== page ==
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American

There is a point past weeping, Dr. Christensen thought to himself, when the pain numbs.


He peered at his face in the back of a spoon. The distorted image magnified the broken capillaries under his eyes. From medical school, he knew his lacrimal glands were responsible for his bloodshot eyes and dilated pupils. He maneuvered the spoon to view the extent of his puffy red face, caused mainly by the salt from his tears.


The spoon’s reflection revealed the monster he felt he had become.


No wonder his wife had left. No wonder his son had been taken.


For a third time, Dr. Christensen attempted to spoon tuna directly from a can into his mouth, but he could not swallow. As he walked to the sink to spit the tuna out, he heard a plaintive high-pitched mewing from the yard.


“For the love of God, please leave me alone!” the distraught physician screamed, ostensibly at the feline announcing its presence in the alley next to the three-story brownstone. As is often the case when tragedy strikes, his demons mocked him, not the orange tabby cat that had found a home behind the tin trash cans overflowing with rubbish and memories. 


Detesting the feeling of powerlessness that enveloped him like a straightjacket, Dr. Christensen ripped open the screen door that separated him from the interloper and flung the remnants of the canned tuna at the cat in a fruitless attempt to regain the comfort of silence. 


The cat, however, just stared at the man as the can flew harmlessly over his head. Then it meowed again as if to say thank you before devouring the feast now conveniently at its feet. 


Dr. Christensen watched the cat blithely finish its meal, completely ignoring the neighbor’s barking dog, which strained at its leash in a futile attempt to sink its teeth into orange fur. As barks grew into snarls, the cat merely licked its paws, then blinked its green eyes at the doctor, as if they shared a private joke. 


“I hope you enjoyed yourself,” the doctor said, a small smile curling the corners of his mouth. “Now move along. Find another home. There’s nothing here for you.”


The cat walked closer to the screen door, purposefully misunderstanding both the doctor’s words and tone. It meowed again in earnest.


“No more for you. Go away,” Dr. Christensen said, half-heartedly. 

The cat tilted its head, taking in the sad-eyed man who still wore his scrubs from the Emergency Room. Splatters of blood had long turned to rust.


“I can’t help you,” the doctor replied, “I don’t think I can help anyone…”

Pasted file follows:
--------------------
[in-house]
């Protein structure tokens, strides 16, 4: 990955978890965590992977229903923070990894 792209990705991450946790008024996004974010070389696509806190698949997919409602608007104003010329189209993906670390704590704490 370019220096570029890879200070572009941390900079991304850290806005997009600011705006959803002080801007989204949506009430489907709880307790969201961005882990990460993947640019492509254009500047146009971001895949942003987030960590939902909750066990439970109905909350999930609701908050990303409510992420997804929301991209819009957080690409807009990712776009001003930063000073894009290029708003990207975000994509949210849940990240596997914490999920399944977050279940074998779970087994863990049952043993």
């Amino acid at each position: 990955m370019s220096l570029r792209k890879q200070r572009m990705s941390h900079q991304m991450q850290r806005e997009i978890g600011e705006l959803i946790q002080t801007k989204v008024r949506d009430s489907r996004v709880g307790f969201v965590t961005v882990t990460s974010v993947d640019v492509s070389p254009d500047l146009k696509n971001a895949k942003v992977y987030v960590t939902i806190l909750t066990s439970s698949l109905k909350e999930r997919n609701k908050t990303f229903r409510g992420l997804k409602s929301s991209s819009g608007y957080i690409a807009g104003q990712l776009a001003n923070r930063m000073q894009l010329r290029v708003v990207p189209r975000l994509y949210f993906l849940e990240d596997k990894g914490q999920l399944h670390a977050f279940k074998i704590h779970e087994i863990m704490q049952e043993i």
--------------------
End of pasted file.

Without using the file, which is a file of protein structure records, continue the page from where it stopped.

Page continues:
The cat meowed more loudly, putting its two front paws on the screen door and lifting itself up to peer into the kitchen.


The doctor turned to see a cabinet open. Perhaps the cat was still hungry? He still had several cans of tuna. They’d always had tuna on hand. His son liked to eat his tuna melts. No, that’s not right, Dr. Christensen corrected himself, adjusting his thinking to the new normal. His son used to like his tuna melts


At that thought, the man’s knees buckled. He slid to the floor and started to weep again. Burying his face in his hands, his shoulders heaved as he keened into the night.


At the pitiful sound, the neighbor’s dog quit barking. 


The orange tabby cat sat still, watching over the man through the screen until the morning light.  





Few things are less comfortable than sleeping on the cold tile of a kitchen floor, but to Dr. Christensen, it wasn’t nearly intolerable enough. He felt he no longer deserved much of anything. So when he woke to see the orange tabby cat sleeping on his porch, he felt immeasurable guilt. 


Surely God was mocking him.


His son, his beloved son, had asked for a cat on his eighth birthday. Instead? He was given a stethoscope. His son had begged for a cat the Christmas of his twelfth year, only to be surprised by a new sweater and an itchy sports coat. And when he brought home a stray cat he had found under the bleachers during his sophomore year in high school, Dr. Christensen forced the lad to take the creature to the animal shelter, knowing full well that no full-grown cat would be adopted. Each time the physician closed his eyes, all he saw was the somber face of his teenage son as they walked silently back to the car after leaving the cat for others to euthanize.


God had sent only a single orange tabby cat for his comfort, yet his seeing the cat brought the doctor a peace he hadn’t felt since the day his son died in his arms.


“Hello,” Dr. Christensen said to the cat who steadily blinked at him. 


The cat said nothing.


“Would you like to come in?” the doctor asked, opening the screen door. The late autumn breeze had a chill, and the cat sidestepped brown crinkly leaves to enter the kitchen.